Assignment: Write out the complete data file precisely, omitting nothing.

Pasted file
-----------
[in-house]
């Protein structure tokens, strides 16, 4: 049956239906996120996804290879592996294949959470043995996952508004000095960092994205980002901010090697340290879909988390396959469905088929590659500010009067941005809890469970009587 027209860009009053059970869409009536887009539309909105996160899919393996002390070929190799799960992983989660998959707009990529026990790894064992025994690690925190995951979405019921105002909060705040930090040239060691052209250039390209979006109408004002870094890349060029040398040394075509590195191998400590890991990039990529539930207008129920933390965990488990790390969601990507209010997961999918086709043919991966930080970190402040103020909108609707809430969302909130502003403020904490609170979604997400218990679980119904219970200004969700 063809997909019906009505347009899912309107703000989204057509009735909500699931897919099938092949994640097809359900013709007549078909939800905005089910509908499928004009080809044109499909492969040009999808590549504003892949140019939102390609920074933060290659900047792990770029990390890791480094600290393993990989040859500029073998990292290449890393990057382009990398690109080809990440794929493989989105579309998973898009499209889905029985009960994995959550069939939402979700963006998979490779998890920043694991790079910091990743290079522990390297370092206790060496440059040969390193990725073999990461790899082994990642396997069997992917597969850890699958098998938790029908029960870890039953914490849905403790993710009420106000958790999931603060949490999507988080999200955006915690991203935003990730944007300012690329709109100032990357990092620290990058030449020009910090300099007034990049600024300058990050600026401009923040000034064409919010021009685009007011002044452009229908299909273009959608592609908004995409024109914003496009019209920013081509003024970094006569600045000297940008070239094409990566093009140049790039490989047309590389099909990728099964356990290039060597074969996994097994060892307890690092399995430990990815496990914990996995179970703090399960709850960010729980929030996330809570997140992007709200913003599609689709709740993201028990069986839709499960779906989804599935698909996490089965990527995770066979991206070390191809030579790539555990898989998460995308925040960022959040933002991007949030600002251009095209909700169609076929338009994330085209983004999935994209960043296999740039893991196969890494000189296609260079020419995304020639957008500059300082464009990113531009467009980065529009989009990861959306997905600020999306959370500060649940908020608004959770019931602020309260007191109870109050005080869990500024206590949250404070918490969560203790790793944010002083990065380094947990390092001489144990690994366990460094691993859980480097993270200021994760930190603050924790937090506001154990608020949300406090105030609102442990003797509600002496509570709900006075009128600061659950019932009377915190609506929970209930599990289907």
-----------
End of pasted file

[in-house]
């Protein structure tokens, strides 16, 4: 049956239906996120996804290879592996294949959470043995996952508004000095960092994205980002901010090697340290879909988390396959469905088929590659500010009067941005809890469970009587 027209860009009053059970869409009536887009539309909105996160899919393996002390070929190799799960992983989660998959707009990529026990790894064992025994690690925190995951979405019921105002909060705040930090040239060691052209250039390209979006109408004002870094890349060029040398040394075509590195191998400590890991990039990529539930207008129920933390965990488990790390969601990507209010997961999918086709043919991966930080970190402040103020909108609707809430969302909130502003403020904490609170979604997400218990679980119904219970200004969700 063809997909019906009505347009899912309107703000989204057509009735909500699931897919099938092949994640097809359900013709007549078909939800905005089910509908499928004009080809044109499909492969040009999808590549504003892949140019939102390609920074933060290659900047792990770029990390890791480094600290393993990989040859500029073998990292290449890393990057382009990398690109080809990440794929493989989105579309998973898009499209889905029985009960994995959550069939939402979700963006998979490779998890920043694991790079910091990743290079522990390297370092206790060496440059040969390193990725073999990461790899082994990642396997069997992917597969850890699958098998938790029908029960870890039953914490849905403790993710009420106000958790999931603060949490999507988080999200955006915690991203935003990730944007300012690329709109100032990357990092620290990058030449020009910090300099007034990049600024300058990050600026401009923040000034064409919010021009685009007011002044452009229908299909273009959608592609908004995409024109914003496009019209920013081509003024970094006569600045000297940008070239094409990566093009140049790039490989047309590389099909990728099964356990290039060597074969996994097994060892307890690092399995430990990815496990914990996995179970703090399960709850960010729980929030996330809570997140992007709200913003599609689709709740993201028990069986839709499960779906989804599935698909996490089965990527995770066979991206070390191809030579790539555990898989998460995308925040960022959040933002991007949030600002251009095209909700169609076929338009994330085209983004999935994209960043296999740039893991196969890494000189296609260079020419995304020639957008500059300082464009990113531009467009980065529009989009990861959306997905600020999306959370500060649940908020608004959770019931602020309260007191109870109050005080869990500024206590949250404070918490969560203790790793944010002083990065380094947990390092001489144990690994366990460094691993859980480097993270200021994760930190603050924790937090506001154990608020949300406090105030609102442990003797509600002496509570709900006075009128600061659950019932009377915190609506929970209930599990289907």